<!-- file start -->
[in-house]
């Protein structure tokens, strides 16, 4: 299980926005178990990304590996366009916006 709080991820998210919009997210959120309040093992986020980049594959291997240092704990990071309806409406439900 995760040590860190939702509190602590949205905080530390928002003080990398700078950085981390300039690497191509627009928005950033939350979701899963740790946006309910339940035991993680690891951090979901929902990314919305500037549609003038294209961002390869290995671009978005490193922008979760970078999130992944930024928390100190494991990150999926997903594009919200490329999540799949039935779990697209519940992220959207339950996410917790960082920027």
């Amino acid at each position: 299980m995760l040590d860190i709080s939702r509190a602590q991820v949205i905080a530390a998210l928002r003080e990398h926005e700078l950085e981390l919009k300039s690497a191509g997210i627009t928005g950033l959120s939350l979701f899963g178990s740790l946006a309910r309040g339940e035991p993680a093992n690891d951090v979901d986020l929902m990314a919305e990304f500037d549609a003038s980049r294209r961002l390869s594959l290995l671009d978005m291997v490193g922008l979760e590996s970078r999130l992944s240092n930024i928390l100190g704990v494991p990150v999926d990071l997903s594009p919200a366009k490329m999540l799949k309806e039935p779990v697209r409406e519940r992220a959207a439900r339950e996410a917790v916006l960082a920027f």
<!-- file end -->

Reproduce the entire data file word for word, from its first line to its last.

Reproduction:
[in-house]
């Protein structure tokens, strides 16, 4: 299980926005178990990304590996366009916006 709080991820998210919009997210959120309040093992986020980049594959291997240092704990990071309806409406439900 995760040590860190939702509190602590949205905080530390928002003080990398700078950085981390300039690497191509627009928005950033939350979701899963740790946006309910339940035991993680690891951090979901929902990314919305500037549609003038294209961002390869290995671009978005490193922008979760970078999130992944930024928390100190494991990150999926997903594009919200490329999540799949039935779990697209519940992220959207339950996410917790960082920027």
């Amino acid at each position: 299980m995760l040590d860190i709080s939702r509190a602590q991820v949205i905080a530390a998210l928002r003080e990398h926005e700078l950085e981390l919009k300039s690497a191509g997210i627009t928005g950033l959120s939350l979701f899963g178990s740790l946006a309910r309040g339940e035991p993680a093992n690891d951090v979901d986020l929902m990314a919305e990304f500037d549609a003038s980049r294209r961002l390869s594959l290995l671009d978005m291997v490193g922008l979760e590996s970078r999130l992944s240092n930024i928390l100190g704990v494991p990150v999926d990071l997903s594009p919200a366009k490329m999540l799949k309806e039935p779990v697209r409406e519940r992220a959207a439900r339950e996410a917790v916006l960082a920027f």